Reports and Publications

Financing Innovation: Opportunities for the GEF

Ahead of the GEF’s 7th replenishment cycle, the Scientific and Technical Advisory Panel (STAP) of the GEF is interested in exploring ways that innovation contributes to GEF objectives, and the GEF may promote innovation more effectively.  This review is also timely insofar as the opportunities and challenges related to innovative approaches have changed dramatically since the GEF’s creation, starting as a pilot in 1991 and formalized by an Instrument in 1994.  GEF responsibilities have greatly expanded, many additional agencies have been given access to GEF resources, and much has been learned about what does – and doesn’t work in response to global environmental challenges.  Advances in technologies have created opportunities for new solutions.  Perhaps most dramatically, the world of global finance has expanded enormously, particularly in the form of private investments and support for new technologies.  The deliberations associated with GEF 7 thus call for a fresh look at the role of the GEF in this rapidly evolving financial landscape.  This paper looks specifically at how GEF might identify and support innovative approaches for the GEF in relation to technology, business models, and policy, as well as opportunities associated with more creative use of financial instruments, particularly non-grant support.

Published Date:
07/2017

Strengthening Monitoring and Evaluation of Climate Change Adaptation

STAP and UNEP's Global Programme of Research on Climate Change Vulnerability, Impacts, and Adaptation initiated a process to assess the state of knowledge on the monitoring and evaluation (M&E) of climate change adaptation (CCA). This report reflects the synthesis of efforts over the past two years in that area, and draws from a wide base of knowledge regarding the current state of national and multilateral actions on adaptation, the outcomes of the Paris Agreement, and the needs and priorities of the GEF.

Published Date:
05/2017

Governance Challenges, Gaps and Management Opportunities in Areas Beyond National Jurisdiction

This STAP information paper synthesizes the regulatory and legal frameworks of UNCLOS. It encourages the GEF to support actions that account for the diversity of ecosystem services that ABNJ provides to regulating the climate, maintaining and enhancing marine biodiversity, and supporting local livelihoods. Integrated spatial planning and other tools, or approaches, can help support future actions on ABNJ while strengthening governance arrangements that can address future risks and environmental challenges not aptly covered by current laws and institutional policies.

Published Date:
05/2017

Science of Integration on Natural Resources Management

The Scientific and Technical Advisory Panel of the Global Environment Facility (STAP/GEF) commissioned an analysis of the science of integration in relation to systems thinking literature. The paper seeks to strengthen the GEF’s efforts on integrated programming by assessing key aspects of integration based on systems thinking principles required to design and implement natural resource management projects.  The analysis focuses on a random sample of cross-cutting GEF projects and case studies to identify challenges and opportunities for the GEF to consider in its future integrated efforts.  The paper and accompanying material on the case studies are presented below.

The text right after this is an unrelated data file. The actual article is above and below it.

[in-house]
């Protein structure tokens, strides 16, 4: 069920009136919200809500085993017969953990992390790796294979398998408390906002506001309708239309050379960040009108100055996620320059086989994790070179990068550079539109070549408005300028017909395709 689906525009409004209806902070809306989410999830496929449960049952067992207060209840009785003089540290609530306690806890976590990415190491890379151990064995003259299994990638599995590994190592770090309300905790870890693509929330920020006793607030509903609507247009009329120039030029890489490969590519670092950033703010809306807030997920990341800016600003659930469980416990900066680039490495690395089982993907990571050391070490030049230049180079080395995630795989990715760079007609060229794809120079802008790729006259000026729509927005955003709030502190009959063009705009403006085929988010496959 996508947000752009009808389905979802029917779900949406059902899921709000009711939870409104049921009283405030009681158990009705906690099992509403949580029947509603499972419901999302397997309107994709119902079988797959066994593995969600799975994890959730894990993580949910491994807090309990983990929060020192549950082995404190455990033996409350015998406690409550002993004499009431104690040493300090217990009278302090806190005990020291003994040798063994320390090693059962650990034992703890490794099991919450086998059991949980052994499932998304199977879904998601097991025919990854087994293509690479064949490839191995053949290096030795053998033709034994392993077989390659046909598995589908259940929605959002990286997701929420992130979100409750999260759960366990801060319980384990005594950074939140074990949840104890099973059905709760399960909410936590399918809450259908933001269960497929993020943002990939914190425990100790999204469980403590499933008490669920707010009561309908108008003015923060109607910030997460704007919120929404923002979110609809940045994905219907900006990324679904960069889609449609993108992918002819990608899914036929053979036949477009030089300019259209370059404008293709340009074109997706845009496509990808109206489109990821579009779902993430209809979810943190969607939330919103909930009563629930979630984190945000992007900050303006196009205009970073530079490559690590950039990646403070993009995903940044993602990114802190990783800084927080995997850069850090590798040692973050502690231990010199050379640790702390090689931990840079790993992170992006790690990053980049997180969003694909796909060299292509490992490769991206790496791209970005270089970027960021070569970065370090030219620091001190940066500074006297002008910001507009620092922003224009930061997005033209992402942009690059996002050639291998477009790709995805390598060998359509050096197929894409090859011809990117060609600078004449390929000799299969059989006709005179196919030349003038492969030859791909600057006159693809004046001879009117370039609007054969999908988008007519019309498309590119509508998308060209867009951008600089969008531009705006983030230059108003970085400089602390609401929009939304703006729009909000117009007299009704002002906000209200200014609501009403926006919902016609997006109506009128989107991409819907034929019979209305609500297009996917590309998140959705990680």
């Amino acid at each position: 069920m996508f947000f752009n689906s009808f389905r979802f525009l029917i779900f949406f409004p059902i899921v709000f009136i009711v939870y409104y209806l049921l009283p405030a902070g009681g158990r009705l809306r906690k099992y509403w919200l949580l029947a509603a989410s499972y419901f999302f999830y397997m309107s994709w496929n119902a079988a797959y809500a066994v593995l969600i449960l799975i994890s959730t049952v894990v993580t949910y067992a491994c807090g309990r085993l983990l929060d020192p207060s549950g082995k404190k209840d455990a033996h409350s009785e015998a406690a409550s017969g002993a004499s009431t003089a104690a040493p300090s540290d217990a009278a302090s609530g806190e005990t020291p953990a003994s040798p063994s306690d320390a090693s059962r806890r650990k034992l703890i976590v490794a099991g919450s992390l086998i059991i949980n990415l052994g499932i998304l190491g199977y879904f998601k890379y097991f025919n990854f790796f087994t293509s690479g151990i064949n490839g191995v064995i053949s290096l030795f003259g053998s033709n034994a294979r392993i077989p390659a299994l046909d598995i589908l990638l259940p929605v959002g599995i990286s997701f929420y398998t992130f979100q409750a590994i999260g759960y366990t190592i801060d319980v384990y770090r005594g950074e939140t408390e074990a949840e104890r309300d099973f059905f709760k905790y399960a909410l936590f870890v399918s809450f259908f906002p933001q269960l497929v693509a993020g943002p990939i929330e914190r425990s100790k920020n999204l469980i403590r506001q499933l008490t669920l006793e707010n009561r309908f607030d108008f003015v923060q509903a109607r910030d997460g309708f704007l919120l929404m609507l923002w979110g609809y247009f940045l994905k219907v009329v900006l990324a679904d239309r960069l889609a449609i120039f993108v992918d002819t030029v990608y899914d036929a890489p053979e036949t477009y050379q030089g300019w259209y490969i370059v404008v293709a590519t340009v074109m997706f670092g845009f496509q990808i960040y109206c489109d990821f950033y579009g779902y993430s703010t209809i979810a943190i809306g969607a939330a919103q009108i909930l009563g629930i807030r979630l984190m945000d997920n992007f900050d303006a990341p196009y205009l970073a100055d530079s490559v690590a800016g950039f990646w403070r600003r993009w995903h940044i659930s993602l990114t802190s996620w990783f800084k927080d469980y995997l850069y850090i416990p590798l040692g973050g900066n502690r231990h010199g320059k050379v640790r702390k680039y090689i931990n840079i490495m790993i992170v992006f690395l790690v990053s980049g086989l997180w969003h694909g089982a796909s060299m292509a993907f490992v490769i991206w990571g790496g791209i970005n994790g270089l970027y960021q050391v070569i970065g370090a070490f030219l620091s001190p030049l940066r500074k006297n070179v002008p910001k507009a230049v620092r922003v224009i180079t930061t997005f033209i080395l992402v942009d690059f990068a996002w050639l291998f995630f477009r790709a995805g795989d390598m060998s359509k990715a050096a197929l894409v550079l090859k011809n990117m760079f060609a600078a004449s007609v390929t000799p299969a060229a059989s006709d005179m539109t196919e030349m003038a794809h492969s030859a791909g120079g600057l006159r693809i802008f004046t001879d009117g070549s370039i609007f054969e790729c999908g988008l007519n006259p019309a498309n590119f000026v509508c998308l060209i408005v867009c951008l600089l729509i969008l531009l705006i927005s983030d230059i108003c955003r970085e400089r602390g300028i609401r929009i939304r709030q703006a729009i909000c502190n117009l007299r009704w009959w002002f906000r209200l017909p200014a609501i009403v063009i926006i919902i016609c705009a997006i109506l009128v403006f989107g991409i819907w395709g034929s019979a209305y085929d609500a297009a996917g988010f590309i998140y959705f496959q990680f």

Science of Integrated Approaches to Natural Resources Management, STAP Information Paper - file attached below.

Annex - Case Studies Detailed Analysis - file attached below. 

 

Published Date:
03/2017

The RAPTA Guidelines

RAPTA is a unique tool to help project designers and planners build the ideas of resilience, adaptation and transformation into their projects from the start, to ensure outcomes that are practicable, valuable and sustainable through time and change. This report offers practical advice to planners, project managers, policy makers, donors, farmers, researchers and other stakeholders on how to do this. This version of the guidelines was developed especially for meeting challenges around the future security of agriculture but applies equally well to planning for climate change adaptation, urban development, disaster management, biodiversity conservation and other vital fields.

RAPTA offers a fresh dimension to the familiar task of project planning and development – one which allows for rapid social, physical and environmental change in an uncertain world – leading to projects which deliver better results, more durably, reliably and consistently. It seeks to accommodate the rate, magnitude and novelty of the changes we face and the fact that, for these challenges, there are no “off the shelf” solutions. It promotes a structured approach to learning that enables constant improvement and adaptation to change.

Published Date:
09/2016